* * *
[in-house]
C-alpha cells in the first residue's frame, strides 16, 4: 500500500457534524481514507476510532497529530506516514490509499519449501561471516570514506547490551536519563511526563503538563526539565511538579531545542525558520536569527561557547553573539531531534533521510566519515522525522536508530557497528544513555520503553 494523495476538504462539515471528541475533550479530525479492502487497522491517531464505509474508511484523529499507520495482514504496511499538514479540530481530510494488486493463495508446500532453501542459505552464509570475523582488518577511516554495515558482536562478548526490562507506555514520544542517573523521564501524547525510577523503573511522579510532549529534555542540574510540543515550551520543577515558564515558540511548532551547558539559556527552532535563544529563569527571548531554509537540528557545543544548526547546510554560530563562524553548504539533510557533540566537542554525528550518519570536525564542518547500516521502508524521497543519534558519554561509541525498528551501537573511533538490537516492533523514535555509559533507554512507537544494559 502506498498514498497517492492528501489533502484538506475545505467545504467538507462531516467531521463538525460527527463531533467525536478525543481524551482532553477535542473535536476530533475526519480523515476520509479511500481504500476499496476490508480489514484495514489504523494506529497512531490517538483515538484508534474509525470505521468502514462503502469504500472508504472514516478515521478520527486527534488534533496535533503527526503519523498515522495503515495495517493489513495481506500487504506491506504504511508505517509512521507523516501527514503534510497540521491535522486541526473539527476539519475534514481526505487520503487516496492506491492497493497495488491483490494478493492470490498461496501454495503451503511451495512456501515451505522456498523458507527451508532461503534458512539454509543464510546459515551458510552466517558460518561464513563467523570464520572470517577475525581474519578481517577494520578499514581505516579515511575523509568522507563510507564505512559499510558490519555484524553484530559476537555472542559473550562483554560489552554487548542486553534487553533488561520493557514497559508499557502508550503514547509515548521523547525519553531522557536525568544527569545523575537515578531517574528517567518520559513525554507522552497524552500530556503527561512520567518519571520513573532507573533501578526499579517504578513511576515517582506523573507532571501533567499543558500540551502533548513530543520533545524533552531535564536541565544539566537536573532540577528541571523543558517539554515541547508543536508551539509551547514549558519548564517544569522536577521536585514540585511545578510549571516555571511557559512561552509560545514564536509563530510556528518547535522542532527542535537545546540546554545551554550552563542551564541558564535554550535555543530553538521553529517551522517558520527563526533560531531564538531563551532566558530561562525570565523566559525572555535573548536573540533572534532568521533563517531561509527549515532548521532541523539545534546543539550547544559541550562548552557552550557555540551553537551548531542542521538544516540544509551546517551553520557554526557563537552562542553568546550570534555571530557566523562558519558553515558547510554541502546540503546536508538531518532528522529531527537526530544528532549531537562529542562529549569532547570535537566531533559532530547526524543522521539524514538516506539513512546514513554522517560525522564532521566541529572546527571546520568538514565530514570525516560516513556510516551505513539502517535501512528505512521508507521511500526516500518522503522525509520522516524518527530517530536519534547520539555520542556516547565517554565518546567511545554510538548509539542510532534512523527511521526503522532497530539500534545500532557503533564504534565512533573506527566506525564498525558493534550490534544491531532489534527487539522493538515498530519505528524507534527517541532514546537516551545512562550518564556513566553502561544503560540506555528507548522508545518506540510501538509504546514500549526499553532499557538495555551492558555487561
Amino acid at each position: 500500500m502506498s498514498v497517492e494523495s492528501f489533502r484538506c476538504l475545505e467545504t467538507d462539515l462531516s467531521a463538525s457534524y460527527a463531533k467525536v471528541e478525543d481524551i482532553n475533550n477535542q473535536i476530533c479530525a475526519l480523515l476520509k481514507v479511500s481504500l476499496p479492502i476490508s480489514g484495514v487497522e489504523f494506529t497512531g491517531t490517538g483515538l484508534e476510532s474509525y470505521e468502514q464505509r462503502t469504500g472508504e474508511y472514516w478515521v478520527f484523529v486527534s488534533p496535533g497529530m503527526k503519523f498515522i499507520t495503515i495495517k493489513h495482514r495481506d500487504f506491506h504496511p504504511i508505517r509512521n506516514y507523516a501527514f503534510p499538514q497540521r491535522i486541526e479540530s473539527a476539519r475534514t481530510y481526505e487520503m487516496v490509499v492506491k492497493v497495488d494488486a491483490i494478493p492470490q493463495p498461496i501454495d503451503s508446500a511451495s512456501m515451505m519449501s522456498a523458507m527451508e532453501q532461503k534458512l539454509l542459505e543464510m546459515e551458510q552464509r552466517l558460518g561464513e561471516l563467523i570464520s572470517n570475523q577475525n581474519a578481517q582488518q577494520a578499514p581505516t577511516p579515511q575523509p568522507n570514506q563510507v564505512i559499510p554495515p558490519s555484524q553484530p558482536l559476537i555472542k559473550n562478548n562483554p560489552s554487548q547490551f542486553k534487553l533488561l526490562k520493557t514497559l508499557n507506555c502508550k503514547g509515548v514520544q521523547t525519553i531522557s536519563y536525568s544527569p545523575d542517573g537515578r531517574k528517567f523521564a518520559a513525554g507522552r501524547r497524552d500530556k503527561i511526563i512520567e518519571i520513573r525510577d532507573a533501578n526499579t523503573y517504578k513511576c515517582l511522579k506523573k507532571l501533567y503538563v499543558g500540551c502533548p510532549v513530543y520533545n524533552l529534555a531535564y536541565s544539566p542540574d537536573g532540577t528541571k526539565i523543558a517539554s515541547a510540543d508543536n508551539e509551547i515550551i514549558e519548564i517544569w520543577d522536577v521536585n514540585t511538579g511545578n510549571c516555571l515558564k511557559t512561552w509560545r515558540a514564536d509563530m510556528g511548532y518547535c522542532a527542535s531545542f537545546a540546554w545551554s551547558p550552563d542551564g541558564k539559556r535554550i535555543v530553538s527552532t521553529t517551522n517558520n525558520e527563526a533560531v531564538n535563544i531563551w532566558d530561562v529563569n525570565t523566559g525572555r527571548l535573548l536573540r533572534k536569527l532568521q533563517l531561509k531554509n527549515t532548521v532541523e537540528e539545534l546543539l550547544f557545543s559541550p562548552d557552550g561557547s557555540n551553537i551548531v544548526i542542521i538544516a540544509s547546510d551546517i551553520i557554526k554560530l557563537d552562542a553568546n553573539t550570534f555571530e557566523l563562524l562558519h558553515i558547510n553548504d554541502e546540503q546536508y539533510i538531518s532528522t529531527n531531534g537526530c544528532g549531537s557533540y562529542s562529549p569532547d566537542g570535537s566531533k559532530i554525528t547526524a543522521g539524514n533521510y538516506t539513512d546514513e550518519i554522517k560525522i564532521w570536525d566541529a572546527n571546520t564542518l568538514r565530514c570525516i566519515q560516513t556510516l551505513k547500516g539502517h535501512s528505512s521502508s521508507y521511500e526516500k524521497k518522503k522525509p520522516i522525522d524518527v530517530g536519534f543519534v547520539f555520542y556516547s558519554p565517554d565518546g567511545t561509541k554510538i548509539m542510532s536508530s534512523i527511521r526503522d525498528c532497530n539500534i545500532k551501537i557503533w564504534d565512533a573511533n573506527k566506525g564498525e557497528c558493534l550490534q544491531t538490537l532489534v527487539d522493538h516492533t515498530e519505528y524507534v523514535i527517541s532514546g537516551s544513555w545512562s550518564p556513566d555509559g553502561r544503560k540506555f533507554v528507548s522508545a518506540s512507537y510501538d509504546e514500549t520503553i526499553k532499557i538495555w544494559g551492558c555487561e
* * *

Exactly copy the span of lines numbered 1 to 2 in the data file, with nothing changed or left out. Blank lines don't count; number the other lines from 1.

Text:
[in-house]
C-alpha cells in the first residue's frame, strides 16, 4: 500500500457534524481514507476510532497529530506516514490509499519449501561471516570514506547490551536519563511526563503538563526539565511538579531545542525558520536569527561557547553573539531531534533521510566519515522525522536508530557497528544513555520503553 494523495476538504462539515471528541475533550479530525479492502487497522491517531464505509474508511484523529499507520495482514504496511499538514479540530481530510494488486493463495508446500532453501542459505552464509570475523582488518577511516554495515558482536562478548526490562507506555514520544542517573523521564501524547525510577523503573511522579510532549529534555542540574510540543515550551520543577515558564515558540511548532551547558539559556527552532535563544529563569527571548531554509537540528557545543544548526547546510554560530563562524553548504539533510557533540566537542554525528550518519570536525564542518547500516521502508524521497543519534558519554561509541525498528551501537573511533538490537516492533523514535555509559533507554512507537544494559 502506498498514498497517492492528501489533502484538506475545505467545504467538507462531516467531521463538525460527527463531533467525536478525543481524551482532553477535542473535536476530533475526519480523515476520509479511500481504500476499496476490508480489514484495514489504523494506529497512531490517538483515538484508534474509525470505521468502514462503502469504500472508504472514516478515521478520527486527534488534533496535533503527526503519523498515522495503515495495517493489513495481506500487504506491506504504511508505517509512521507523516501527514503534510497540521491535522486541526473539527476539519475534514481526505487520503487516496492506491492497493497495488491483490494478493492470490498461496501454495503451503511451495512456501515451505522456498523458507527451508532461503534458512539454509543464510546459515551458510552466517558460518561464513563467523570464520572470517577475525581474519578481517577494520578499514581505516579515511575523509568522507563510507564505512559499510558490519555484524553484530559476537555472542559473550562483554560489552554487548542486553534487553533488561520493557514497559508499557502508550503514547509515548521523547525519553531522557536525568544527569545523575537515578531517574528517567518520559513525554507522552497524552500530556503527561512520567518519571520513573532507573533501578526499579517504578513511576515517582506523573507532571501533567499543558500540551502533548513530543520533545524533552531535564536541565544539566537536573532540577528541571523543558517539554515541547508543536508551539509551547514549558519548564517544569522536577521536585514540585511545578510549571516555571511557559512561552509560545514564536509563530510556528518547535522542532527542535537545546540546554545551554550552563542551564541558564535554550535555543530553538521553529517551522517558520527563526533560531531564538531563551532566558530561562525570565523566559525572555535573548536573540533572534532568521533563517531561509527549515532548521532541523539545534546543539550547544559541550562548552557552550557555540551553537551548531542542521538544516540544509551546517551553520557554526557563537552562542553568546550570534555571530557566523562558519558553515558547510554541502546540503546536508538531518532528522529531527537526530544528532549531537562529542562529549569532547570535537566531533559532530547526524543522521539524514538516506539513512546514513554522517560525522564532521566541529572546527571546520568538514565530514570525516560516513556510516551505513539502517535501512528505512521508507521511500526516500518522503522525509520522516524518527530517530536519534547520539555520542556516547565517554565518546567511545554510538548509539542510532534512523527511521526503522532497530539500534545500532557503533564504534565512533573506527566506525564498525558493534550490534544491531532489534527487539522493538515498530519505528524507534527517541532514546537516551545512562550518564556513566553502561544503560540506555528507548522508545518506540510501538509504546514500549526499553532499557538495555551492558555487561